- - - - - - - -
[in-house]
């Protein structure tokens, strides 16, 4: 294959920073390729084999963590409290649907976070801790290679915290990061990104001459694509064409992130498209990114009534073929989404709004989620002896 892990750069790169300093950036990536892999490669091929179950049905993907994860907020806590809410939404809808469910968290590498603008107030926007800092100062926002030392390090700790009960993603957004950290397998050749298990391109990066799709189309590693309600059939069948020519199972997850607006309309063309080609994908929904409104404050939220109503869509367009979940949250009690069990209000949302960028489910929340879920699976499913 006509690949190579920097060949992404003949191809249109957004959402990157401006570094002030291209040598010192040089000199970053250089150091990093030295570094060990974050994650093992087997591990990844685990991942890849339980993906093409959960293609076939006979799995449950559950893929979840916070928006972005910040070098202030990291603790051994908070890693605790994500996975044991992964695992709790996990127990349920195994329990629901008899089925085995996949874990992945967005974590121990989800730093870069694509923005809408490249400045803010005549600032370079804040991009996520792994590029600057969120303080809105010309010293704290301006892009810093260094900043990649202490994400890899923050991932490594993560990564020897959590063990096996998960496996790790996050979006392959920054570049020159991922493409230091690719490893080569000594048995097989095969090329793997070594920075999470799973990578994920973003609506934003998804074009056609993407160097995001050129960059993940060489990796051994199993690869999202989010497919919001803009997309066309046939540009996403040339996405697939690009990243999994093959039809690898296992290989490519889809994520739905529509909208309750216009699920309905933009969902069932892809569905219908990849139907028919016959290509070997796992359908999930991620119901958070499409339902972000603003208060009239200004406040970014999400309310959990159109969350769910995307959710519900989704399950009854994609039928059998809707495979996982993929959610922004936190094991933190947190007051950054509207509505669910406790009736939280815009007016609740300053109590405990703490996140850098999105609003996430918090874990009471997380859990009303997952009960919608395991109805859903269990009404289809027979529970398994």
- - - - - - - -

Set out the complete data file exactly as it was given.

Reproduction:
[in-house]
């Protein structure tokens, strides 16, 4: 294959920073390729084999963590409290649907976070801790290679915290990061990104001459694509064409992130498209990114009534073929989404709004989620002896 892990750069790169300093950036990536892999490669091929179950049905993907994860907020806590809410939404809808469910968290590498603008107030926007800092100062926002030392390090700790009960993603957004950290397998050749298990391109990066799709189309590693309600059939069948020519199972997850607006309309063309080609994908929904409104404050939220109503869509367009979940949250009690069990209000949302960028489910929340879920699976499913 006509690949190579920097060949992404003949191809249109957004959402990157401006570094002030291209040598010192040089000199970053250089150091990093030295570094060990974050994650093992087997591990990844685990991942890849339980993906093409959960293609076939006979799995449950559950893929979840916070928006972005910040070098202030990291603790051994908070890693605790994500996975044991992964695992709790996990127990349920195994329990629901008899089925085995996949874990992945967005974590121990989800730093870069694509923005809408490249400045803010005549600032370079804040991009996520792994590029600057969120303080809105010309010293704290301006892009810093260094900043990649202490994400890899923050991932490594993560990564020897959590063990096996998960496996790790996050979006392959920054570049020159991922493409230091690719490893080569000594048995097989095969090329793997070594920075999470799973990578994920973003609506934003998804074009056609993407160097995001050129960059993940060489990796051994199993690869999202989010497919919001803009997309066309046939540009996403040339996405697939690009990243999994093959039809690898296992290989490519889809994520739905529509909208309750216009699920309905933009969902069932892809569905219908990849139907028919016959290509070997796992359908999930991620119901958070499409339902972000603003208060009239200004406040970014999400309310959990159109969350769910995307959710519900989704399950009854994609039928059998809707495979996982993929959610922004936190094991933190947190007051950054509207509505669910406790009736939280815009007016609740300053109590405990703490996140850098999105609003996430918090874990009471997380859990009303997952009960919608395991109805859903269990009404289809027979529970398994």